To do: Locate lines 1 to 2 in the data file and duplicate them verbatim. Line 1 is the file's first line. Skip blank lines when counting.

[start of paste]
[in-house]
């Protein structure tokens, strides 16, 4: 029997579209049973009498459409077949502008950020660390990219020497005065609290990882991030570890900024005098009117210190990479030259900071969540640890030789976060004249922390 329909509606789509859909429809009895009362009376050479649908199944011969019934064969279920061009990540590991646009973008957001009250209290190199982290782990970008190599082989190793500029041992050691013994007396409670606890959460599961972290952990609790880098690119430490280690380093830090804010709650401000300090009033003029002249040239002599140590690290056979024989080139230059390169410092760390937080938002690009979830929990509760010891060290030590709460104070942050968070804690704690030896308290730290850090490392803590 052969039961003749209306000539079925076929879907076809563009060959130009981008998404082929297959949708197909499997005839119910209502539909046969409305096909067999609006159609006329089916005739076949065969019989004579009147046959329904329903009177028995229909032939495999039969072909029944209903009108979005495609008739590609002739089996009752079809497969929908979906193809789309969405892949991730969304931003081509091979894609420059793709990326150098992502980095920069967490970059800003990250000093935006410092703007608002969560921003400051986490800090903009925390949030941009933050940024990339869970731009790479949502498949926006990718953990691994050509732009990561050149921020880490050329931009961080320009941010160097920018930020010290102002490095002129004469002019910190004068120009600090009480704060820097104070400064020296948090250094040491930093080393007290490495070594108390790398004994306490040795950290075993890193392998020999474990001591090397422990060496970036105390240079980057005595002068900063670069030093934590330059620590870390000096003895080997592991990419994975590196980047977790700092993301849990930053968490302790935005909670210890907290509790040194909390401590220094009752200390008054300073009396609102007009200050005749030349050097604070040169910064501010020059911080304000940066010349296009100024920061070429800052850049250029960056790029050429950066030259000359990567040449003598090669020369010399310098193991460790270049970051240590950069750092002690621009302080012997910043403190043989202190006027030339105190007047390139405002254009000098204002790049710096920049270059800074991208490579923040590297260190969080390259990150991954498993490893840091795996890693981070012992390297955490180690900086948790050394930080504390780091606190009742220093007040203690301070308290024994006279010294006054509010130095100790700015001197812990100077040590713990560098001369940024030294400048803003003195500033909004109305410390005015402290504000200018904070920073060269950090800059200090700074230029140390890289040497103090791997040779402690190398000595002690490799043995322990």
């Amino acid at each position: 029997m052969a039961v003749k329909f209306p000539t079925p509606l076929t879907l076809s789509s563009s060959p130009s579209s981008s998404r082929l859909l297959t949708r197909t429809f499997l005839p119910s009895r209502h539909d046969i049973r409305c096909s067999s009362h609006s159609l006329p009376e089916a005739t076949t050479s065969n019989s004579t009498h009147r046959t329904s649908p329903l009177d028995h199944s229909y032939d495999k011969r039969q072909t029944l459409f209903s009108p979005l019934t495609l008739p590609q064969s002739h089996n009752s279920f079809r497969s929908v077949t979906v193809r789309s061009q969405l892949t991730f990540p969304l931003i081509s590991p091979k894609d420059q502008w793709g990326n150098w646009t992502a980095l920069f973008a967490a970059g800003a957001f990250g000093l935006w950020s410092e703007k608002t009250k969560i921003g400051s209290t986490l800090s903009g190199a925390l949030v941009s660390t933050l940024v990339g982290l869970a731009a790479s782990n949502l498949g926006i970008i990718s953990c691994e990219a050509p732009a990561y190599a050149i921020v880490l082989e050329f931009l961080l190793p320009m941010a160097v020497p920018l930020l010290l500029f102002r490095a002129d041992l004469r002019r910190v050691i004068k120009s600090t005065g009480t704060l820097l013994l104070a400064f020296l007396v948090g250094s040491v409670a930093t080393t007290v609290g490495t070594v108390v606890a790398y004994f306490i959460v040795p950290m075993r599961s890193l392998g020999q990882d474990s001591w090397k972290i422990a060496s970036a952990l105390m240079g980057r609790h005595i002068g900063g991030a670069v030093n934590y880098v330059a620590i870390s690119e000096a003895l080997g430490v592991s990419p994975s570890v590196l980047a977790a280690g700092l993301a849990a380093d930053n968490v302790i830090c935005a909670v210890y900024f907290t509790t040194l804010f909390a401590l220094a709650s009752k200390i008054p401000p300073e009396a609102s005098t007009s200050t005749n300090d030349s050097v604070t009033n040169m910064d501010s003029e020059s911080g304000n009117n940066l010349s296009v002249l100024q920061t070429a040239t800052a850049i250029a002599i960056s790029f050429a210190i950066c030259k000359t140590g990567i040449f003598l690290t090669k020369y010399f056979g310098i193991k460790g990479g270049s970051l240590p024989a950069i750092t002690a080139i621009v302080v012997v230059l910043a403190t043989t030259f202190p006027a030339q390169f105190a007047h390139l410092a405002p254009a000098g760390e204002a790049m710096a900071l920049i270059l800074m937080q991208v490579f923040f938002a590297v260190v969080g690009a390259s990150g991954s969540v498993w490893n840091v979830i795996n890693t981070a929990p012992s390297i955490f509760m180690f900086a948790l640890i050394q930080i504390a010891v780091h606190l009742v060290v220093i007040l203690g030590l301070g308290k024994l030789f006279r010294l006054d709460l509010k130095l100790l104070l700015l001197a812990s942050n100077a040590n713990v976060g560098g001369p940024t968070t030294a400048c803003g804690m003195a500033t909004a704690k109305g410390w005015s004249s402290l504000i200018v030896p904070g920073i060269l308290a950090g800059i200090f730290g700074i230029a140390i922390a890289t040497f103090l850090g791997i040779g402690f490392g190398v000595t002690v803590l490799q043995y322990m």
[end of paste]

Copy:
[in-house]
């Protein structure tokens, strides 16, 4: 029997579209049973009498459409077949502008950020660390990219020497005065609290990882991030570890900024005098009117210190990479030259900071969540640890030789976060004249922390 329909509606789509859909429809009895009362009376050479649908199944011969019934064969279920061009990540590991646009973008957001009250209290190199982290782990970008190599082989190793500029041992050691013994007396409670606890959460599961972290952990609790880098690119430490280690380093830090804010709650401000300090009033003029002249040239002599140590690290056979024989080139230059390169410092760390937080938002690009979830929990509760010891060290030590709460104070942050968070804690704690030896308290730290850090490392803590 052969039961003749209306000539079925076929879907076809563009060959130009981008998404082929297959949708197909499997005839119910209502539909046969409305096909067999609006159609006329089916005739076949065969019989004579009147046959329904329903009177028995229909032939495999039969072909029944209903009108979005495609008739590609002739089996009752079809497969929908979906193809789309969405892949991730969304931003081509091979894609420059793709990326150098992502980095920069967490970059800003990250000093935006410092703007608002969560921003400051986490800090903009925390949030941009933050940024990339869970731009790479949502498949926006990718953990691994050509732009990561050149921020880490050329931009961080320009941010160097920018930020010290102002490095002129004469002019910190004068120009600090009480704060820097104070400064020296948090250094040491930093080393007290490495070594108390790398004994306490040795950290075993890193392998020999474990001591090397422990060496970036105390240079980057005595002068900063670069030093934590330059620590870390000096003895080997592991990419994975590196980047977790700092993301849990930053968490302790935005909670210890907290509790040194909390401590220094009752200390008054300073009396609102007009200050005749030349050097604070040169910064501010020059911080304000940066010349296009100024920061070429800052850049250029960056790029050429950066030259000359990567040449003598090669020369010399310098193991460790270049970051240590950069750092002690621009302080012997910043403190043989202190006027030339105190007047390139405002254009000098204002790049710096920049270059800074991208490579923040590297260190969080390259990150991954498993490893840091795996890693981070012992390297955490180690900086948790050394930080504390780091606190009742220093007040203690301070308290024994006279010294006054509010130095100790700015001197812990100077040590713990560098001369940024030294400048803003003195500033909004109305410390005015402290504000200018904070920073060269950090800059200090700074230029140390890289040497103090791997040779402690190398000595002690490799043995322990």